All you m/billionaires reading Here is Havana: why don’t you start giving some to worthy causes? Start with 5% and work your way up from there. It won’t hurt, I promise, and might even feel good. The world could use ‘two, three, many Chuck Feeneys.’

3. Cuba, in a nutshell.

4. Have I mentioned my work forever-in-progess?!

5. I do think that quotable quotes can be useful tools for writers – as prompts or leaping off points for free writing, as motivation, and yes, for procrastinating – the monkey on every writer’s back. (Ironically, Andrew Carnegie’s essay Wealth was one of Chuck Feeney’s inspirations for his giving-while-living model. But Feeney has given even more than the venerable Carnegie: according to his biographer, Feeney’s philanthropy had granted $4 billion at the time of writing as compared to $3 billion – in 2000 terms – by Carnegie). Another quote inscribed in the Carnegie Library may have guided Feeney: “the highest form of worship is service to man.”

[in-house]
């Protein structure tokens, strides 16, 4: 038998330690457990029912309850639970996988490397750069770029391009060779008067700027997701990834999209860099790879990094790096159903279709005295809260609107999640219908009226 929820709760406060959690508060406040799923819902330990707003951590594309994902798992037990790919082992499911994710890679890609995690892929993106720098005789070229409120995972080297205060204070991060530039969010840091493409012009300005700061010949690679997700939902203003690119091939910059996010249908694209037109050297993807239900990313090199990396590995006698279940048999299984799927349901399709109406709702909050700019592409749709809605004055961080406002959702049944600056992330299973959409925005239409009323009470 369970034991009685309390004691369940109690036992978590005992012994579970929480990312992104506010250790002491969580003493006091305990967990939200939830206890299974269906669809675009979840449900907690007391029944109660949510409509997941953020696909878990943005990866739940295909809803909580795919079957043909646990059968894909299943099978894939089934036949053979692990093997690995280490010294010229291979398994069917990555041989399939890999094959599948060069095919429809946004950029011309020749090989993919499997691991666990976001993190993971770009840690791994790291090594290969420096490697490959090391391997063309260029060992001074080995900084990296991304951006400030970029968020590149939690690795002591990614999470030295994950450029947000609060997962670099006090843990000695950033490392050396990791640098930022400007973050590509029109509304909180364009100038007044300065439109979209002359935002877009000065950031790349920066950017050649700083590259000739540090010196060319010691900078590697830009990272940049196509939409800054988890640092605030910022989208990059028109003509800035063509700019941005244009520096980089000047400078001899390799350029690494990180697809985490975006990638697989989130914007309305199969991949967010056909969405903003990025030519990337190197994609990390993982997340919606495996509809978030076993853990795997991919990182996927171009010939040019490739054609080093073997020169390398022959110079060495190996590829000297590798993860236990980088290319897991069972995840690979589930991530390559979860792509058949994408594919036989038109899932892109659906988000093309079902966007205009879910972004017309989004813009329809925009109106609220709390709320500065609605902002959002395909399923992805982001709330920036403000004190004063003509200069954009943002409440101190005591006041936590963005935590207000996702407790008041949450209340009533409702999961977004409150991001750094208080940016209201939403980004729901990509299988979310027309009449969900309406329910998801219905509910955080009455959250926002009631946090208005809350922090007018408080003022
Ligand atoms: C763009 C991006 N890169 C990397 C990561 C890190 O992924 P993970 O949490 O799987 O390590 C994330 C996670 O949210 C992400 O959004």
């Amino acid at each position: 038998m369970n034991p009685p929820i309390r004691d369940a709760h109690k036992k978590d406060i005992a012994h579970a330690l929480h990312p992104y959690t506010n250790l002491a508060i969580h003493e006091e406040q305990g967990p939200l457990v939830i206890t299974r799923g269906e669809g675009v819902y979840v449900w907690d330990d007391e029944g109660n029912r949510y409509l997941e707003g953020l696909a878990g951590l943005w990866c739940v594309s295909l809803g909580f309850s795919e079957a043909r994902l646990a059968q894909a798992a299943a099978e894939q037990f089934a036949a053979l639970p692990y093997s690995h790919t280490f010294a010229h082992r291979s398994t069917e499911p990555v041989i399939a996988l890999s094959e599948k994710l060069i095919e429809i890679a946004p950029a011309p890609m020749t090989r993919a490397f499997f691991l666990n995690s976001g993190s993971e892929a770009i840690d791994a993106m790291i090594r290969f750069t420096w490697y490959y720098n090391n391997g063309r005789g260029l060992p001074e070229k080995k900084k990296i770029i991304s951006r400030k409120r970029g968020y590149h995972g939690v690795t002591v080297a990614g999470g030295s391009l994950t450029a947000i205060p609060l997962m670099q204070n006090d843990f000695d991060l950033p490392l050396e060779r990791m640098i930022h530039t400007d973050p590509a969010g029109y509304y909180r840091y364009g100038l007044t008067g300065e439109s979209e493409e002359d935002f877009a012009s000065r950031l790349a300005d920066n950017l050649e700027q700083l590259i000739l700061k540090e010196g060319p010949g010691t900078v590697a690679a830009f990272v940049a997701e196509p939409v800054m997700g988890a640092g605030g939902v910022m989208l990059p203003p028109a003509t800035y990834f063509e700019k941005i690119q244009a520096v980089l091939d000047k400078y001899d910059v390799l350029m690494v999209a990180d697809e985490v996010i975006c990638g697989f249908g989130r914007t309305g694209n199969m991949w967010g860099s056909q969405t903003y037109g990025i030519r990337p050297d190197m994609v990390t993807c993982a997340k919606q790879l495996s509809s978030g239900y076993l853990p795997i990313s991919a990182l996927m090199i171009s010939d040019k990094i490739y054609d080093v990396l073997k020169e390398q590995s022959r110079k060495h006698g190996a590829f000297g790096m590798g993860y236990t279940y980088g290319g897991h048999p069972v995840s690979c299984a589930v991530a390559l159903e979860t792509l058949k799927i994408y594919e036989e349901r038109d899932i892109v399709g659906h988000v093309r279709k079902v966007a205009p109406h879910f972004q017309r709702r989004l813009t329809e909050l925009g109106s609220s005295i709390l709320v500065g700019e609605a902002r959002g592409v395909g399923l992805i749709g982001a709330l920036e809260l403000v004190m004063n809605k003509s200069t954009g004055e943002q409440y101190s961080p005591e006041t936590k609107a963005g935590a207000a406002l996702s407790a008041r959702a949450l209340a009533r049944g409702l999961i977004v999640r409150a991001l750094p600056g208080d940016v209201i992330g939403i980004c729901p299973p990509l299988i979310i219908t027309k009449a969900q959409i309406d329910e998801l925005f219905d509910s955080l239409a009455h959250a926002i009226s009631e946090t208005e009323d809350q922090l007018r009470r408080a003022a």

Filed under Americans in cuba, Living Abroad, Writerly stuff

Survival Skills for Cuban Cooks – Part 1

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To say I come from a long line of inept cooks is an understatement. My grandmother – a well-heeled dame from Philadelphia’s Main Line – was so artless at the stove she used to have Thanksgiving catered; our observations that she’d mistakedly put the gravy on the green beans and drenched the potatoes in vinaigrette were met with a call for a fresh gin and tonic. In her mind she was a martyr: her mother had live-in help, an entire staff to dress the vegetables and cook the bird. All this living large ended with my mother, the quintessential black sheep who was black balled from the family when she got knocked up at 19.